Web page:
The introduction to the Quest book represented a change in Fackenheim's approach. In March 1967 he was asked to speak at a symposium concerning the Nazi Holocaust and Jewish theology. The symposium occurred on a Sunday which celebrated both the Christian Easter and the Jewish holiday of Purim. Fackenheim noted that for Christians redemption occurs because of divine suffering, while Purim suggests that Jews must struggle in history for their own redemption. He recalled the psychic pain of confronting his own memories at a time when Christians seemed to be demanding that Jews play out their drama of suffering and abandon the lessons of Purim. These were the weeks leading up to Israel's Six-Day War, a time in which the Jewish state was threatened by the Arab world's military stronghold of Egypt. Fackenheim took the opportunity to enunciate what he called the "614th commandment," which forbids Jews to hand Hitler yet another, posthumous victory.' Thus, he asserted, Jews are compelled to learn from and remember constantly the lessons of the past—in essence, to survive.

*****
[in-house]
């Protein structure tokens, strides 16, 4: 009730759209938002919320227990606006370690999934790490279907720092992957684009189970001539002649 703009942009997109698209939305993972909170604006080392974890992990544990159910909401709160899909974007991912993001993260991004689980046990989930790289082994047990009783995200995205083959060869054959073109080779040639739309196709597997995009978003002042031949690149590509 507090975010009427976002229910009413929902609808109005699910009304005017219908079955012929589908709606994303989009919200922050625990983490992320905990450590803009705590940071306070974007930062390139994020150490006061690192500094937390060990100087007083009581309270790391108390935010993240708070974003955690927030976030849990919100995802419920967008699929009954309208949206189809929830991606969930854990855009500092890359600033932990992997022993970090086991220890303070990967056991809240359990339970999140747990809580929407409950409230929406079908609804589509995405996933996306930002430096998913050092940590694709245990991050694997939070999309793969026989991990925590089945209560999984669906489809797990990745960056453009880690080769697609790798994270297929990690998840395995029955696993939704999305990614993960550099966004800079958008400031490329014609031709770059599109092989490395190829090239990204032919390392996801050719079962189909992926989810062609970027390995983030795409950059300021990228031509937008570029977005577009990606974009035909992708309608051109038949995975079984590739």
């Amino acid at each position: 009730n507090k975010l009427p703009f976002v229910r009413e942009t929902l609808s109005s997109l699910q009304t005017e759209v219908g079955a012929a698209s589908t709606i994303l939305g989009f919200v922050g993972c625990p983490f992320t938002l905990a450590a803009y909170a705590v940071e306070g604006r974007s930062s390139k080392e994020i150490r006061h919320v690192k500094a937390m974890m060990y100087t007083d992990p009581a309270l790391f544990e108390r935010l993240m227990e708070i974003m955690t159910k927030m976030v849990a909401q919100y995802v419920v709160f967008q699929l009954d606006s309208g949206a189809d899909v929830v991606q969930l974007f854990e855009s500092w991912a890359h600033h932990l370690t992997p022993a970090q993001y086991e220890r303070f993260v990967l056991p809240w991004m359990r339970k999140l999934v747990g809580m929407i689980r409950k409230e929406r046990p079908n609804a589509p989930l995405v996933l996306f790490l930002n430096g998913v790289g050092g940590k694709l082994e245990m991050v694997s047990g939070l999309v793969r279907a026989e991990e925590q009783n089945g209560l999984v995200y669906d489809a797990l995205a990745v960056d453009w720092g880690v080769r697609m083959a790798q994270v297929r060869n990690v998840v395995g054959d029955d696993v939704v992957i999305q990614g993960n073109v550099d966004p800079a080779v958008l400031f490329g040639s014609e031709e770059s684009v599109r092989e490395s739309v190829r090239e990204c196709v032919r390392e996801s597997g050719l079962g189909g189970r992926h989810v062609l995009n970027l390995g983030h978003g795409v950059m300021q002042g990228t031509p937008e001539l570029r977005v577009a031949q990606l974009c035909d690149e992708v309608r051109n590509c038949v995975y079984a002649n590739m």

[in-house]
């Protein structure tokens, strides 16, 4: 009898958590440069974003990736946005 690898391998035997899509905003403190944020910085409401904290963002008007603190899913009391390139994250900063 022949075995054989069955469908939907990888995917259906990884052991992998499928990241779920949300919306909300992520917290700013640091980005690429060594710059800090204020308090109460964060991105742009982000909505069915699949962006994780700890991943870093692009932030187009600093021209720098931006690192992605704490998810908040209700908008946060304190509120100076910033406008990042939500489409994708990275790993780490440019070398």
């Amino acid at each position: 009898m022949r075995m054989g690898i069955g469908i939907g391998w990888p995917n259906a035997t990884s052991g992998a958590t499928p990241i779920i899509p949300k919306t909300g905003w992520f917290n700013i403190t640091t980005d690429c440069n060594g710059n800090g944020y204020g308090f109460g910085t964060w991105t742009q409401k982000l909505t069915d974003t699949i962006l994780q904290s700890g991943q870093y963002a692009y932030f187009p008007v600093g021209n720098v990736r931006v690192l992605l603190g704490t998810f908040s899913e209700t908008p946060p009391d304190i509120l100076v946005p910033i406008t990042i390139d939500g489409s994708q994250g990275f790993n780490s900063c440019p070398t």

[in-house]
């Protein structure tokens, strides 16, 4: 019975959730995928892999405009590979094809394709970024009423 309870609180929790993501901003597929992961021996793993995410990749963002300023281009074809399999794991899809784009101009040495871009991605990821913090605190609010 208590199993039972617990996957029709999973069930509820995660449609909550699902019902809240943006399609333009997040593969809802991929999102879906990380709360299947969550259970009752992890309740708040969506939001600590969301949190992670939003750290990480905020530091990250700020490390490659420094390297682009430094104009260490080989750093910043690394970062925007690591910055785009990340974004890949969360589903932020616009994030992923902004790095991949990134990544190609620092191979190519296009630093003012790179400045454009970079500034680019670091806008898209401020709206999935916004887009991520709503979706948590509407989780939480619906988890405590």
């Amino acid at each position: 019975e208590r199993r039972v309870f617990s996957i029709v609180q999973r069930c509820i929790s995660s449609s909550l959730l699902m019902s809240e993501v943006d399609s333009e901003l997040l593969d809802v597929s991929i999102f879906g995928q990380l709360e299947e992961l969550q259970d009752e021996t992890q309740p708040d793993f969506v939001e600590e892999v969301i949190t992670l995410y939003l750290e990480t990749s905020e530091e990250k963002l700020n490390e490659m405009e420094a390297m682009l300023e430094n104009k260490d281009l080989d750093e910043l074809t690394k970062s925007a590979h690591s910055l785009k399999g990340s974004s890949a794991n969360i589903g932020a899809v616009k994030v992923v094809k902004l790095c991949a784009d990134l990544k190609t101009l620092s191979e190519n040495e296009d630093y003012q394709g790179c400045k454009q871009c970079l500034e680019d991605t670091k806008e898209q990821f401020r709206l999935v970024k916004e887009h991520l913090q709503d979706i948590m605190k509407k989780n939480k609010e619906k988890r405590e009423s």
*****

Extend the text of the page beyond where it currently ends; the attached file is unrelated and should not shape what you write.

In the following years Fackenheim developed the ideas expressed in that symposium. He explored their meaning in the Charles F. Deems Lectures given at New York University in 1968 and later published as God's Presence in History: Jewish Affirmations and Philosophical Reflections (1970). He explained the relevance of this new position for his continuing study of non-Jewish philosophy in Encounters Between Judaism and Philosophy: A Preface to Future Jewish Thought (1973).
During the 1970s Fackenheim's thought matured as he devoted five summers to study in Israel supported by research grants of the Canada Council. In 1971 he affirmed the relevance of Holocaust theology not only for Jews but for all humanity in the B. G. Rudolf Lecture in Judaica Studies at Syracuse University. In 1976 he presented a new methodological approach—that of taking midrash (medieval commentaries on Hebrew scripture) as the point of departure for Jewish theology. In a conference devoted to Elie Wiesel, the Jewish writer and Holocaust survivor, Fackenheim described this new approach to Jewish thinking: stories, images, and mystical concepts rather than philosophy could supply the keys to the meaning of Judaism. His new view of Jewish ethnicity, the relevance of the Holocaust for all humanity, and midrashic method of theologizing were expressed in The Jewish Return into History: Reflections in the Age of Auschwitz and a New Jerusalem (1978) and To Mend the World: Foundations of Future Jewish Thought (1982).
Confronting Kant and Hegel